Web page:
Using Humor To Make A Difficult Conversation Easier
For many advisors, asking for referrals can be difficult and nerve-racking. This is very common and completely normal. A simple but effective way to help alleviate some of the nervousness and discomfort can be to have fun with the questions and inject a little laughter into the conversation.
Even though advisors may be doing a great job explaining their particular niche or who their ideal clients are, clients can still struggle with understanding who their advisor wants as a referral. Clients, too, might feel nervous and uncertain about finding referrals for their advisors. But the reality is that it won't hurt for the advisor to be bold, laugh a bit, and just ask.
By joking a bit and leaning into the oddness of the ask, advisors can reveal a bit of their own vulnerability but still be direct in their requests. If the client says they don't have anyone they can refer, advisors can graciously reply and express their gratitude. For example, an advisor could reply, "Well, if you do find someone who needs some help organizing their finances and a financial nerd’s eye view, just let me know. And thank you for letting me ask!" Despite the levity advisors may introduce into the discussion, clients will understand that the advisor is serious about finding referrals, and they will know what to look for in the future.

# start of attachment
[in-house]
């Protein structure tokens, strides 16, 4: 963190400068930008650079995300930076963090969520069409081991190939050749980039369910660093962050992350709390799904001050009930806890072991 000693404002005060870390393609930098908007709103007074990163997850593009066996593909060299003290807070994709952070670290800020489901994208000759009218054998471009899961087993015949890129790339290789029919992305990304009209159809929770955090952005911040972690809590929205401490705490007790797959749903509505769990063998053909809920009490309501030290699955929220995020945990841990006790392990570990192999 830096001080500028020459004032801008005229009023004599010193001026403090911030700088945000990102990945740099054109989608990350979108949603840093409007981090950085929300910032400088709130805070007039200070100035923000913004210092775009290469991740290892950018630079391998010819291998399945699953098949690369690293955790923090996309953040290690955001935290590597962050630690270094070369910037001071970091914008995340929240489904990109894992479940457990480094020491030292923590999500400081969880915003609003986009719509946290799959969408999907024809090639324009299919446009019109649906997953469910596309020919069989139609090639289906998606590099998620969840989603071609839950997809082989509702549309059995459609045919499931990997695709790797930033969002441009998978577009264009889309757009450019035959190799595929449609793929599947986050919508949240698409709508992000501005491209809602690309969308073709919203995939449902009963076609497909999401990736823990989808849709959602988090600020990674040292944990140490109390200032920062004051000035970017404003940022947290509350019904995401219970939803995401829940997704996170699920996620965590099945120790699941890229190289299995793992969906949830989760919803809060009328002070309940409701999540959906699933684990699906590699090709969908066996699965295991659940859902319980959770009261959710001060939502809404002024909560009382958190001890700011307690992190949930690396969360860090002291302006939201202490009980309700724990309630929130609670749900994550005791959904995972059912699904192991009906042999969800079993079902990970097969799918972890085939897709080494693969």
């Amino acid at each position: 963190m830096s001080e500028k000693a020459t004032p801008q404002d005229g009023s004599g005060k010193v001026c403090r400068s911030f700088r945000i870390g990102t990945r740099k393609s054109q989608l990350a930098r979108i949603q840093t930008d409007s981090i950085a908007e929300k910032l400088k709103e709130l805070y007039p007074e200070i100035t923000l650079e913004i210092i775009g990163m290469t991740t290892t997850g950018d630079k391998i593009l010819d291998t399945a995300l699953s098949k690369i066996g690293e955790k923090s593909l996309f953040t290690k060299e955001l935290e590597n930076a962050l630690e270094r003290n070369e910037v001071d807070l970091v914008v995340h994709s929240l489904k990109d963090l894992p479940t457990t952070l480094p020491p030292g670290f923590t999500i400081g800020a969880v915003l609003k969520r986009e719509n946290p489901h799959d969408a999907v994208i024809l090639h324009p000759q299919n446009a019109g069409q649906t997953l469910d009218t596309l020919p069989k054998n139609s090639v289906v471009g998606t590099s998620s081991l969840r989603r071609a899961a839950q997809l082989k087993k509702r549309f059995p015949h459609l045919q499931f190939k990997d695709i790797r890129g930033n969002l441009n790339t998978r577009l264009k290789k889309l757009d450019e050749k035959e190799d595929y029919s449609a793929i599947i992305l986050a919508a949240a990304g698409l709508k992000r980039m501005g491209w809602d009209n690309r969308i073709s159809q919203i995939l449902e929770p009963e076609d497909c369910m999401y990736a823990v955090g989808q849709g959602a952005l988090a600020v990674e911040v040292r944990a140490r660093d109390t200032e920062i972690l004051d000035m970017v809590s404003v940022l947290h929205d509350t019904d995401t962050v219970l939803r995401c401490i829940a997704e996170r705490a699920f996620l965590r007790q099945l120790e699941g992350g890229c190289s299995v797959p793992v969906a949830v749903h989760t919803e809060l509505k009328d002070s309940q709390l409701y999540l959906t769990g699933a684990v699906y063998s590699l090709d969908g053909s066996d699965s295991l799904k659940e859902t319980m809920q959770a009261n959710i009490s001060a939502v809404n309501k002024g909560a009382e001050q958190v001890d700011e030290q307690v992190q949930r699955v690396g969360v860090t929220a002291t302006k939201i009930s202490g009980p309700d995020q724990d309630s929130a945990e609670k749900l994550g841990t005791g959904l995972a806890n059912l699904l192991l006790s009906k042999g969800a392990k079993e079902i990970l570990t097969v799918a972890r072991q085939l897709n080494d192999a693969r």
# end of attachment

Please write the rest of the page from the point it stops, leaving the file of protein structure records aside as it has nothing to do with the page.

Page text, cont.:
Ultimately, there is nothing wrong with asking clients for referrals – they occur naturally and offer a way for us to engage in pro-social behavior. Some clients will even appreciate the opportunity to help their advisor, along with those in their network of connections who might benefit from the referral. And even though asking for referrals may be difficult and uncomfortable at first, many advisors will find that consistently relying on strategies that involve asking clients for their insight, advice, and help will not only make the ask easier, but will also develop stronger connections with clients!